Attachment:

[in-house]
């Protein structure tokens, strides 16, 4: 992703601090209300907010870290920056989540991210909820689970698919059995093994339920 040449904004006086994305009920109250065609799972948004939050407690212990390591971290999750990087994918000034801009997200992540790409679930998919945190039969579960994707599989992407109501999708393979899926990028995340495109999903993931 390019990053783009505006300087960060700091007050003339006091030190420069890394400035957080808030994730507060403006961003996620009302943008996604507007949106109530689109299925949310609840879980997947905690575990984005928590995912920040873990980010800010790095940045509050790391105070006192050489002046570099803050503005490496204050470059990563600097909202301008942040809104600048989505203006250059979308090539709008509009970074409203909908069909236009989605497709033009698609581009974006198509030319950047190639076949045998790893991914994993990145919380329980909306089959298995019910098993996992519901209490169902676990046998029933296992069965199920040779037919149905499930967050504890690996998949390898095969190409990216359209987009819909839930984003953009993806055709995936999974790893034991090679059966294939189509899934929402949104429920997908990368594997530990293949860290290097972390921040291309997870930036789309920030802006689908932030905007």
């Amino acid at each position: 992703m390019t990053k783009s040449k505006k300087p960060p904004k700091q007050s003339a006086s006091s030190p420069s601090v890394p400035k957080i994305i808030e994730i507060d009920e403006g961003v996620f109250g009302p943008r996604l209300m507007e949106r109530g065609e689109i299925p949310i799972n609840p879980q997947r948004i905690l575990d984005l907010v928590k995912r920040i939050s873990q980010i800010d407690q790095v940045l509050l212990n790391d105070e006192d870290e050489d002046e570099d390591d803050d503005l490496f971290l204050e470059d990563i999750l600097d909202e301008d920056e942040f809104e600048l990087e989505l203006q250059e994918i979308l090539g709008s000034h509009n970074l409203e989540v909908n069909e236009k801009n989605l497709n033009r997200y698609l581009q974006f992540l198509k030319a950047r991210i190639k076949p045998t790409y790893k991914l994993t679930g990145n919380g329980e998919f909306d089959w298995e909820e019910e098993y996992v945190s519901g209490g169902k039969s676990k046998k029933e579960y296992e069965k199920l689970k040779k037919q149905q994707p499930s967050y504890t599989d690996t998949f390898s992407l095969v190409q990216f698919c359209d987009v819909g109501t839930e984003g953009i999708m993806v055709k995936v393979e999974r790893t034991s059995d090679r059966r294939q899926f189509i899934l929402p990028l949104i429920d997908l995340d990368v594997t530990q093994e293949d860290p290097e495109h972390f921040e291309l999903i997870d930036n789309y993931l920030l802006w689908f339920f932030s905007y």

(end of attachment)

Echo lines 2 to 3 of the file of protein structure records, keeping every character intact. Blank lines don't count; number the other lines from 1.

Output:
């Protein structure tokens, strides 16, 4: 992703601090209300907010870290920056989540991210909820689970698919059995093994339920 040449904004006086994305009920109250065609799972948004939050407690212990390591971290999750990087994918000034801009997200992540790409679930998919945190039969579960994707599989992407109501999708393979899926990028995340495109999903993931 390019990053783009505006300087960060700091007050003339006091030190420069890394400035957080808030994730507060403006961003996620009302943008996604507007949106109530689109299925949310609840879980997947905690575990984005928590995912920040873990980010800010790095940045509050790391105070006192050489002046570099803050503005490496204050470059990563600097909202301008942040809104600048989505203006250059979308090539709008509009970074409203909908069909236009989605497709033009698609581009974006198509030319950047190639076949045998790893991914994993990145919380329980909306089959298995019910098993996992519901209490169902676990046998029933296992069965199920040779037919149905499930967050504890690996998949390898095969190409990216359209987009819909839930984003953009993806055709995936999974790893034991090679059966294939189509899934929402949104429920997908990368594997530990293949860290290097972390921040291309997870930036789309920030802006689908932030905007």
């Amino acid at each position: 992703m390019t990053k783009s040449k505006k300087p960060p904004k700091q007050s003339a006086s006091s030190p420069s601090v890394p400035k957080i994305i808030e994730i507060d009920e403006g961003v996620f109250g009302p943008r996604l209300m507007e949106r109530g065609e689109i299925p949310i799972n609840p879980q997947r948004i905690l575990d984005l907010v928590k995912r920040i939050s873990q980010i800010d407690q790095v940045l509050l212990n790391d105070e006192d870290e050489d002046e570099d390591d803050d503005l490496f971290l204050e470059d990563i999750l600097d909202e301008d920056e942040f809104e600048l990087e989505l203006q250059e994918i979308l090539g709008s000034h509009n970074l409203e989540v909908n069909e236009k801009n989605l497709n033009r997200y698609l581009q974006f992540l198509k030319a950047r991210i190639k076949p045998t790409y790893k991914l994993t679930g990145n919380g329980e998919f909306d089959w298995e909820e019910e098993y996992v945190s519901g209490g169902k039969s676990k046998k029933e579960y296992e069965k199920l689970k040779k037919q149905q994707p499930s967050y504890t599989d690996t998949f390898s992407l095969v190409q990216f698919c359209d987009v819909g109501t839930e984003g953009i999708m993806v055709k995936v393979e999974r790893t034991s059995d090679r059966r294939q899926f189509i899934l929402p990028l949104i429920d997908l995340d990368v594997t530990q093994e293949d860290p290097e495109h972390f921040e291309l999903i997870d930036n789309y993931l920030l802006w689908f339920f932030s905007y």